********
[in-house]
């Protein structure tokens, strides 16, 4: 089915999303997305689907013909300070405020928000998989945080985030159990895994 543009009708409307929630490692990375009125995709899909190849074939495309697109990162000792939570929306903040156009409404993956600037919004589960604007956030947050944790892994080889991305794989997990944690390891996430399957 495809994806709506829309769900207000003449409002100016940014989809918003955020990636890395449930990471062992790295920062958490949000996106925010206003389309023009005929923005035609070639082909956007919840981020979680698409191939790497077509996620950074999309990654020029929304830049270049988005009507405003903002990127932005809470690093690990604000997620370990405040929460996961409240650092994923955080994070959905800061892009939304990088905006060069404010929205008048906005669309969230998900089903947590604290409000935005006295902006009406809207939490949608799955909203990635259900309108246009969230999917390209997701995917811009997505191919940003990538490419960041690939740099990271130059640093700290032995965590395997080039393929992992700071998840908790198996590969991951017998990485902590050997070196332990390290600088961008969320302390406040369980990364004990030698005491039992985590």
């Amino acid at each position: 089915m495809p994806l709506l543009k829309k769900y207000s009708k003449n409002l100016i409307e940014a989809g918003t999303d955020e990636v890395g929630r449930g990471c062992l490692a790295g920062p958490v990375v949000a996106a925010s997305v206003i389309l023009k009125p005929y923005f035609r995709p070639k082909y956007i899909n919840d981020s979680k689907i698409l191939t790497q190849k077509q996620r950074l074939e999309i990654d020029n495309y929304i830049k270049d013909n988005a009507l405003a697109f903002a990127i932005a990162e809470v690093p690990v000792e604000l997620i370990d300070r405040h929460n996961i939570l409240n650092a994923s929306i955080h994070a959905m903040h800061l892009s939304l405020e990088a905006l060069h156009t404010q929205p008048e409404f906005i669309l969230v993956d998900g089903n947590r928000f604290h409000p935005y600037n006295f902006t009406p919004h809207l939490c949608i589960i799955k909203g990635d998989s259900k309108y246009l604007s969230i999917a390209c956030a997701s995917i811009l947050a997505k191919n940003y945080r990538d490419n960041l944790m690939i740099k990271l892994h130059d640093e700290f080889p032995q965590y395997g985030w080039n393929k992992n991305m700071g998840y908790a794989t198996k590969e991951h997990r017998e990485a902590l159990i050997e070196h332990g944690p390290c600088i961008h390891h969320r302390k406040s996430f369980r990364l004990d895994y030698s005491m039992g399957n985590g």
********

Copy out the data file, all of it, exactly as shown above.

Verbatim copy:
[in-house]
């Protein structure tokens, strides 16, 4: 089915999303997305689907013909300070405020928000998989945080985030159990895994 543009009708409307929630490692990375009125995709899909190849074939495309697109990162000792939570929306903040156009409404993956600037919004589960604007956030947050944790892994080889991305794989997990944690390891996430399957 495809994806709506829309769900207000003449409002100016940014989809918003955020990636890395449930990471062992790295920062958490949000996106925010206003389309023009005929923005035609070639082909956007919840981020979680698409191939790497077509996620950074999309990654020029929304830049270049988005009507405003903002990127932005809470690093690990604000997620370990405040929460996961409240650092994923955080994070959905800061892009939304990088905006060069404010929205008048906005669309969230998900089903947590604290409000935005006295902006009406809207939490949608799955909203990635259900309108246009969230999917390209997701995917811009997505191919940003990538490419960041690939740099990271130059640093700290032995965590395997080039393929992992700071998840908790198996590969991951017998990485902590050997070196332990390290600088961008969320302390406040369980990364004990030698005491039992985590």
């Amino acid at each position: 089915m495809p994806l709506l543009k829309k769900y207000s009708k003449n409002l100016i409307e940014a989809g918003t999303d955020e990636v890395g929630r449930g990471c062992l490692a790295g920062p958490v990375v949000a996106a925010s997305v206003i389309l023009k009125p005929y923005f035609r995709p070639k082909y956007i899909n919840d981020s979680k689907i698409l191939t790497q190849k077509q996620r950074l074939e999309i990654d020029n495309y929304i830049k270049d013909n988005a009507l405003a697109f903002a990127i932005a990162e809470v690093p690990v000792e604000l997620i370990d300070r405040h929460n996961i939570l409240n650092a994923s929306i955080h994070a959905m903040h800061l892009s939304l405020e990088a905006l060069h156009t404010q929205p008048e409404f906005i669309l969230v993956d998900g089903n947590r928000f604290h409000p935005y600037n006295f902006t009406p919004h809207l939490c949608i589960i799955k909203g990635d998989s259900k309108y246009l604007s969230i999917a390209c956030a997701s995917i811009l947050a997505k191919n940003y945080r990538d490419n960041l944790m690939i740099k990271l892994h130059d640093e700290f080889p032995q965590y395997g985030w080039n393929k992992n991305m700071g998840y908790a794989t198996k590969e991951h997990r017998e990485a902590l159990i050997e070196h332990g944690p390290c600088i961008h390891h969320r302390k406040s996430f369980r990364l004990d895994y030698s005491m039992g399957n985590g």